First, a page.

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Gorillas

CALIFORNIA | LOCAL
March 1, 1996 | KENNETH CHANG, TIMES STAFF WRITER
Early one morning in January, a zookeeper found the newborn gorilla lying on the floor of its pen at the Los Angeles Zoo, chilled and with wounds on her head, probably bite marks inflicted by her mother. The baby, just hours old, was immediately placed in foster care, where she thrives under the doting attention of human caretakers and countless visitors to the zoo nursery. But the opportunity to see the first baby gorilla born at the Los Angeles Zoo since 1987 is limited.
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NATIONAL
July 4, 2006 | From the Associated Press
A western lowland gorilla died at the National Zoo on Monday, days after the zoo's only other adult male died while veterinary specialists were trying to implant a cardiac device. Mopie died Monday at the Great Ape House. Officials were awaiting a final pathology report that might provide more information about the cause of death. "He collapsed," zoo spokeswoman Peper Long said of the popular Mopie, who was 34 years old and was born at the zoo. The staff is "pretty devastated," Long said.
CALIFORNIA | LOCAL
October 12, 2000 | LOUIS SAHAGUN, TIMES STAFF WRITER
Los Angeles Zoo visitor Kenny Hansen knew something was terribly wrong Wednesday afternoon when "a zoo guy ran up and yelled, 'Please leave as quickly as possible! There's a serious safety condition here!' " In fact, Evelyn, the zoo's 300-pound, 24-year-old western lowland gorilla, had escaped from her compound and was behaving like a huge child.
CALIFORNIA | LOCAL
August 24, 1996 | PATRICIA WARD BIEDERMAN, TIMES STAFF WRITER
For Bob Cook, it was life imitating art. The Florida real estate broker kept seeing TV newscasts featuring the videotape of Binti, the female gorilla who last week rescued a human toddler who had fallen into the ape pit at a Chicago area zoo.
NEWS
December 10, 1991 | From Times Wire Services
After a complicated courtship, Koko the "talking gorilla" is finally getting a mate. The prospective partner, Ndume, is a gorilla from the Cincinnati Zoo. He will arrive at the 6.5-acre Gorilla Foundation in Woodside tonight. After 30 days in isolation as a health precaution, the two will be introduced. "It was a long struggle," said primatologist Penny Patterson, "but it looks like the beginning of what we hope will be a productive relationship."
CALIFORNIA | LOCAL
April 23, 1990 | HEIDI ASPATURIAN, Aspaturian is a free-lance writer based in Pasadena.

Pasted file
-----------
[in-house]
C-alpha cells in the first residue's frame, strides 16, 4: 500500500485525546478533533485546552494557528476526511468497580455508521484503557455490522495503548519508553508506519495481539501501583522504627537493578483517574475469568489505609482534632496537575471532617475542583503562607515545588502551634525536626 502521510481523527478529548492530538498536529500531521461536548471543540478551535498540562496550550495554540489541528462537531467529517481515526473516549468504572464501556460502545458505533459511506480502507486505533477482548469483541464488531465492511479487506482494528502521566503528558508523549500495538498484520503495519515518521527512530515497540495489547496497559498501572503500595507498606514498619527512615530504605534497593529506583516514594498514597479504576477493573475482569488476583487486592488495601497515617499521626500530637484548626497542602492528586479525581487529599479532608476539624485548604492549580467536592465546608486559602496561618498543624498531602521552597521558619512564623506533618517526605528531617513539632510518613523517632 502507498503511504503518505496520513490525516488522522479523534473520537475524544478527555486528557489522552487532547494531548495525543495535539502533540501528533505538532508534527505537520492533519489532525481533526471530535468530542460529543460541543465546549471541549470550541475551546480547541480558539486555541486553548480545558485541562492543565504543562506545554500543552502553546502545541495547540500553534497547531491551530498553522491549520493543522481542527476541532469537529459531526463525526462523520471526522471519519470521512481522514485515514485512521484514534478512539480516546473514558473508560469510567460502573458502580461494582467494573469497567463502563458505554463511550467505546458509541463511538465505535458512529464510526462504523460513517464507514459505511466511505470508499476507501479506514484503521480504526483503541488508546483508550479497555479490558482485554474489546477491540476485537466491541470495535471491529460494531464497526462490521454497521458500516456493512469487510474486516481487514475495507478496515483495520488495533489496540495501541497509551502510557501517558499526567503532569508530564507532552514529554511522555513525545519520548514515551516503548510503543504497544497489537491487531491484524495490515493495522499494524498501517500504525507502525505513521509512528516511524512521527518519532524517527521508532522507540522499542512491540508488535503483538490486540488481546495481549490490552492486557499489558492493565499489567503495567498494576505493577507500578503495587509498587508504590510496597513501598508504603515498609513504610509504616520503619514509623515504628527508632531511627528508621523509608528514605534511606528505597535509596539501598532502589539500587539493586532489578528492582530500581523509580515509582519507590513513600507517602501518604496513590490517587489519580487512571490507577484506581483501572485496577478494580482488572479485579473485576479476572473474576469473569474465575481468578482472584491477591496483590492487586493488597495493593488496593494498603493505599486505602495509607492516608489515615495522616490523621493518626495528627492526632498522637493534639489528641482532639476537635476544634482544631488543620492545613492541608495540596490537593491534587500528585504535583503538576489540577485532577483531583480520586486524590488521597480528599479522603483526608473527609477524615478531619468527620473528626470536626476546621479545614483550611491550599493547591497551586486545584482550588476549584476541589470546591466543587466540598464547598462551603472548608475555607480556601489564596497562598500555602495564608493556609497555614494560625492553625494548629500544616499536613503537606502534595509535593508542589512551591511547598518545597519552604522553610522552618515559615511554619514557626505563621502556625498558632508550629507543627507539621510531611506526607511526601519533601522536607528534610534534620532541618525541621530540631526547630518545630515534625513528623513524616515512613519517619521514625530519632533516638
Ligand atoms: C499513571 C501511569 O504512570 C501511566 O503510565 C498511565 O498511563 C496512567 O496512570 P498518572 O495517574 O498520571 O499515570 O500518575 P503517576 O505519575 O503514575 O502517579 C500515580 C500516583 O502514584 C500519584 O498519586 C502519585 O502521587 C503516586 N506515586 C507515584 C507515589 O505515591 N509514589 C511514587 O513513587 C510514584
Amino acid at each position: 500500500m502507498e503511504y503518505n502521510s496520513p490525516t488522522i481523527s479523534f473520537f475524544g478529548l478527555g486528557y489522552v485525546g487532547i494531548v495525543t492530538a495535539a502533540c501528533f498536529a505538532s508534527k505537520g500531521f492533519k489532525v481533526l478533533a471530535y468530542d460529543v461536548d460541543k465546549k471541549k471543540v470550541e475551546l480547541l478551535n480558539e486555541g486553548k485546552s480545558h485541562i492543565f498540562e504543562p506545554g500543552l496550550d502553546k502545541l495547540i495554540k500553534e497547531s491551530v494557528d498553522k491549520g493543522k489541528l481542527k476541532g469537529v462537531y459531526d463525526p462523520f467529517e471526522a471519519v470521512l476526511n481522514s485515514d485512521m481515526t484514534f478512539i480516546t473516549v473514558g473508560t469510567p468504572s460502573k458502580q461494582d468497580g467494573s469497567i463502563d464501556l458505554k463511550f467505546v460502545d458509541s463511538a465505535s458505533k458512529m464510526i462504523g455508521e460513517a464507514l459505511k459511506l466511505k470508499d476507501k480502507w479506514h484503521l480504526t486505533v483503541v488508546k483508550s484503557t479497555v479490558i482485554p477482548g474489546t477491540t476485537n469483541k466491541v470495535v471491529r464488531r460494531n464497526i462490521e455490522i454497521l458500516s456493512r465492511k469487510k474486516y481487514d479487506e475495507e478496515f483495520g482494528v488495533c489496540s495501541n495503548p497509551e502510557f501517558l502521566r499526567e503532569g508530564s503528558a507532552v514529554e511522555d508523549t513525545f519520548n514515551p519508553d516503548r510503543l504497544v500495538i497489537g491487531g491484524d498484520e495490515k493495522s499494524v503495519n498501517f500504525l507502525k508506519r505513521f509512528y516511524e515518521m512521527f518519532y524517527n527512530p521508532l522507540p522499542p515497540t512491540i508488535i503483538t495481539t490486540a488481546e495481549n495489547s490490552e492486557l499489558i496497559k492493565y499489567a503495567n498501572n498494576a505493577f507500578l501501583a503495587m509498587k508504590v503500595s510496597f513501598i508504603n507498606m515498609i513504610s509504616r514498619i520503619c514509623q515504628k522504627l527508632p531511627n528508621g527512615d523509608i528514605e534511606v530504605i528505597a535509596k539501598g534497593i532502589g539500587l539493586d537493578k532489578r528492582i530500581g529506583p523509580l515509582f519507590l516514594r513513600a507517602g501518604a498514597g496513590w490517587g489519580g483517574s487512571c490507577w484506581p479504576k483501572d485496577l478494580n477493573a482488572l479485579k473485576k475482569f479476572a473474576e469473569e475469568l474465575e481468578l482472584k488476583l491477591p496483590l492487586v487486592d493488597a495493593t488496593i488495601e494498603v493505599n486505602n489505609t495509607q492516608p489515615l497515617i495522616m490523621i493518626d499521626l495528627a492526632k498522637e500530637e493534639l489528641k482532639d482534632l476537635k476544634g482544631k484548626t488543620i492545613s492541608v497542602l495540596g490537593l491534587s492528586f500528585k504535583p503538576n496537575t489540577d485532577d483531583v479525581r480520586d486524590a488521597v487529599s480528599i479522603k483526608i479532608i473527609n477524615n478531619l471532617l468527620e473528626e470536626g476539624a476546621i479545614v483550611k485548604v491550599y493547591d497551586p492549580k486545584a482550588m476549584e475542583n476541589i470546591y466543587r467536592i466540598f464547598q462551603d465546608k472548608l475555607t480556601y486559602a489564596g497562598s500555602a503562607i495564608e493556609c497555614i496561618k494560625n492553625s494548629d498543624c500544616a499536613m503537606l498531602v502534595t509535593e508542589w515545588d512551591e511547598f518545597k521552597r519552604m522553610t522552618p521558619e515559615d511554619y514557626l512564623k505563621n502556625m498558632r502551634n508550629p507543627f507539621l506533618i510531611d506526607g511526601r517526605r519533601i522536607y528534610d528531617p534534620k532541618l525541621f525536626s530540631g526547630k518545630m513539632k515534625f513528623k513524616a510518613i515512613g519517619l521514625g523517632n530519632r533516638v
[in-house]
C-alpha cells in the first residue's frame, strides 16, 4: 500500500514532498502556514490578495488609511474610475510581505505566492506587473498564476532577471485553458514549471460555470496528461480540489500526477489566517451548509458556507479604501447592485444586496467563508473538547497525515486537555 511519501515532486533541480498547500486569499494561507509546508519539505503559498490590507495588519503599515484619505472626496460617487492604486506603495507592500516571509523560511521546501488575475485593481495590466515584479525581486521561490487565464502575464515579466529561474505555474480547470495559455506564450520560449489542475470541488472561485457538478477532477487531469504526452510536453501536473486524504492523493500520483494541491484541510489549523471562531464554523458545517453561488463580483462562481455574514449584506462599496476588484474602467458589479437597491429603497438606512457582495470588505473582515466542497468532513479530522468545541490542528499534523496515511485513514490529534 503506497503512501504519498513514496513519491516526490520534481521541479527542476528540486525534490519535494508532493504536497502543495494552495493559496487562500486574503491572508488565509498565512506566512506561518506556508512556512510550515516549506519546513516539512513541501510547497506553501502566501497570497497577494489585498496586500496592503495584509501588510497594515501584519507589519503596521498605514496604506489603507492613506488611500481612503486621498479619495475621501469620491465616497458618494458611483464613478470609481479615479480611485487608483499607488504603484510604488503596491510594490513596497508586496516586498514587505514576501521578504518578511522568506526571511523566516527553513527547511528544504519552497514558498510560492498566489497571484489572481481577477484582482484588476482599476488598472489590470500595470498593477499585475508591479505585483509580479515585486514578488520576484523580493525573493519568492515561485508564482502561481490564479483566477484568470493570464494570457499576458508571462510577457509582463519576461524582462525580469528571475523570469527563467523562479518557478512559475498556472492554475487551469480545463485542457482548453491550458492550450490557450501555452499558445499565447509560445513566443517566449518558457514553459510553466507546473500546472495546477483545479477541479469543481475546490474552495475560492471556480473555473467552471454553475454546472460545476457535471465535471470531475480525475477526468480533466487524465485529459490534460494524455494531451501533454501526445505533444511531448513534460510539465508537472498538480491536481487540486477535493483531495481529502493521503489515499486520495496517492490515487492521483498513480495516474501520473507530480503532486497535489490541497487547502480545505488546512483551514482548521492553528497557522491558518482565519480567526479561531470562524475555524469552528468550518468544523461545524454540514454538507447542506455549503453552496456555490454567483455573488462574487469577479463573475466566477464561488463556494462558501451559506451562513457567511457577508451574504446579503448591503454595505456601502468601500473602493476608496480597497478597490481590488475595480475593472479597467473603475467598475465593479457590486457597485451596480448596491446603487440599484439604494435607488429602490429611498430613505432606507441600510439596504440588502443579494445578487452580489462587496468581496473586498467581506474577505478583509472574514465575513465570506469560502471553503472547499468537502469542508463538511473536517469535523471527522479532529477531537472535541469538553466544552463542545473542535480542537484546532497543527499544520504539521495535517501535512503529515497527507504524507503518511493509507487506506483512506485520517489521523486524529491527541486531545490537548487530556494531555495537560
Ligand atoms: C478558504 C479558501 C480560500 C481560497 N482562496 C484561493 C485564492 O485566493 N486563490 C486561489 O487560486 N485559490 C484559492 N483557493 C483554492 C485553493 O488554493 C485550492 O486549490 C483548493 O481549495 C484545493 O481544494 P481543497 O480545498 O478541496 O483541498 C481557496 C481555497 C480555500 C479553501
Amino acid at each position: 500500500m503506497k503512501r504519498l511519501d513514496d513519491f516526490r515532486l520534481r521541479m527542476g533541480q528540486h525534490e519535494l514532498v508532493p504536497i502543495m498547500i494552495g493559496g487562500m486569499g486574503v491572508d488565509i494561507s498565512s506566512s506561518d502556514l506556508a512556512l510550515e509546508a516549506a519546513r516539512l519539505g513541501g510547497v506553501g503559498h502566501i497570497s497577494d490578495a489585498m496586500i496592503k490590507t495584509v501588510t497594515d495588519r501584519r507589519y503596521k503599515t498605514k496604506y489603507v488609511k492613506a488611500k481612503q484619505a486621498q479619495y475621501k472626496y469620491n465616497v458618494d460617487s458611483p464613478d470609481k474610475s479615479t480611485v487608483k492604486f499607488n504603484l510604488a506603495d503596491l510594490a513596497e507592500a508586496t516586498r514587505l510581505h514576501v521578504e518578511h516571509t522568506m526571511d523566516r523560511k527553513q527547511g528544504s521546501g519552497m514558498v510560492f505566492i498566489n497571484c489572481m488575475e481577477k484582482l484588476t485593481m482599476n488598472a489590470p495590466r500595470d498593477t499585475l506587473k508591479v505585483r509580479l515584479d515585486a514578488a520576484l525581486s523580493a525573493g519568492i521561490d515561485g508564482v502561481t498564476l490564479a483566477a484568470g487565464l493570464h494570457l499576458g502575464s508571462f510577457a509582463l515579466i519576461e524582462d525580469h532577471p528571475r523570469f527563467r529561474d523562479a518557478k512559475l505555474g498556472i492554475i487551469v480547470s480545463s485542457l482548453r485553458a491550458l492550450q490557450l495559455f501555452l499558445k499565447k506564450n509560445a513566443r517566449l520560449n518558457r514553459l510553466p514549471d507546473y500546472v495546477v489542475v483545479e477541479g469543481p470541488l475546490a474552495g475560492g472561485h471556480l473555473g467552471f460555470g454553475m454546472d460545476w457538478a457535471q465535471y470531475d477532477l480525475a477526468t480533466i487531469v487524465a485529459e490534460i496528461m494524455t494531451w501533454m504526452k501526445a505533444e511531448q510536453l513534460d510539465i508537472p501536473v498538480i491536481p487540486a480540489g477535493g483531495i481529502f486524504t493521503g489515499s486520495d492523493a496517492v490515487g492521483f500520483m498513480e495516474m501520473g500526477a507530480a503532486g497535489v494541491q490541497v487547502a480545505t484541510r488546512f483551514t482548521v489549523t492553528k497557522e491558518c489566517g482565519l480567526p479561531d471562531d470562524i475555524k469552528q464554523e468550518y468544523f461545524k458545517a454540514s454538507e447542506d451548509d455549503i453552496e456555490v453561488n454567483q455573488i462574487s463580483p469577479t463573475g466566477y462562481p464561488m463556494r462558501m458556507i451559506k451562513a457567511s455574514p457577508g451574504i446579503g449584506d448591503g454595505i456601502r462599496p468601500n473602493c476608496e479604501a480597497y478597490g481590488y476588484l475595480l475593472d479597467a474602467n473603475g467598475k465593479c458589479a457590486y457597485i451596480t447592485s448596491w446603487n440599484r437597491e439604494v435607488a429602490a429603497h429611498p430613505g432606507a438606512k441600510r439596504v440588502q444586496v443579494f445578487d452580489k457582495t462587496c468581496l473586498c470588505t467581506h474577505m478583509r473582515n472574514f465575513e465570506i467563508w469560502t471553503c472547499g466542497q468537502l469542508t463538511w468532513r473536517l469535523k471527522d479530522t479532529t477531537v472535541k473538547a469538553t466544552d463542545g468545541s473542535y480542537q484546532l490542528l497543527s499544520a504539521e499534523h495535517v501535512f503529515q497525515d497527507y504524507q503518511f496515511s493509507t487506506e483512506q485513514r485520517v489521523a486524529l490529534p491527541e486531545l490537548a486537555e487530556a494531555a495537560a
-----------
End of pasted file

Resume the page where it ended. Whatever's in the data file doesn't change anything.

It has become almost a truism in zoology that the more complicated an animal's lifestyle is in the wild, the less likely it is to be willing to do something simple, like reproduce, in captivity. This has certainly been the case with the gorilla, a species that shares about 98% of human DNA but, until recently, has shown remarkably little inclination to pass much of it along to offspring in zoos. However, that situation is changing.
CALIFORNIA | LOCAL
July 1, 1991 | LANIE JONES, TIMES STAFF WRITER
After nearly 10 years of helping infertile women become pregnant, UC Irvine obstetrician Bill Yee has turned his talents to an unusual breed of patient--the female lowland gorilla. For the last two years, Yee has journeyed to zoos in Denver, Colorado Springs, Colo., and Oklahoma City to treat middle-aged gorillas with the high-tech fertility techniques he normally uses on women. So far, no pregnancies have resulted.
CALIFORNIA | LOCAL
February 25, 1991 | THOMAS H. MAUGH II, TIMES SCIENCE WRITER
Zoos have begun administering hormones to animals to try to improve the reproductive success rate. That effort already has resulted in a successful pregnancy for a 16-year-old gorilla at the Toledo, Ohio, Zoo and has produced unsuccessful pregnancies in three other females, researchers recently told a meeting of the American Assn. for the Advancement of Science.
CALIFORNIA | LOCAL
December 18, 2000 | LOUIS SAHAGUN, TIMES STAFF WRITER
When it comes to great escapes, few places can match the Los Angeles Zoo's gorilla compound for frequency. Gorillas have stood on each others' backs to scale exhibit walls and ripped metal doors off their hinges. One clambered over a wall and swatted a visitor's rear. Last summer, a gorilla jumped across a 12-foot moat. A few weeks later, another ran down one side of a moat and up the other and caught a vine someone had forgotten to trim, swinging to freedom. Zoo Director Manuel A.
CALIFORNIA | LOCAL
April 19, 1997 | ROBERT J. LOPEZ, TIMES STAFF WRITER
Chris, one of the oldest gorillas at the Los Angeles Zoo and a favorite among the park staff, was found dead Friday morning in his sleeping area. The popular 33-year-old primate died of congestive heart failure, zoo officials said. He appeared to have died in his sleep and was found in a fetal position by his handler. "The staff took it pretty hard," said zoo Director Manuel A. Mollinedo. "It cast a sad pall over the entire place." Chris lived a relatively long life, Mollinedo said.
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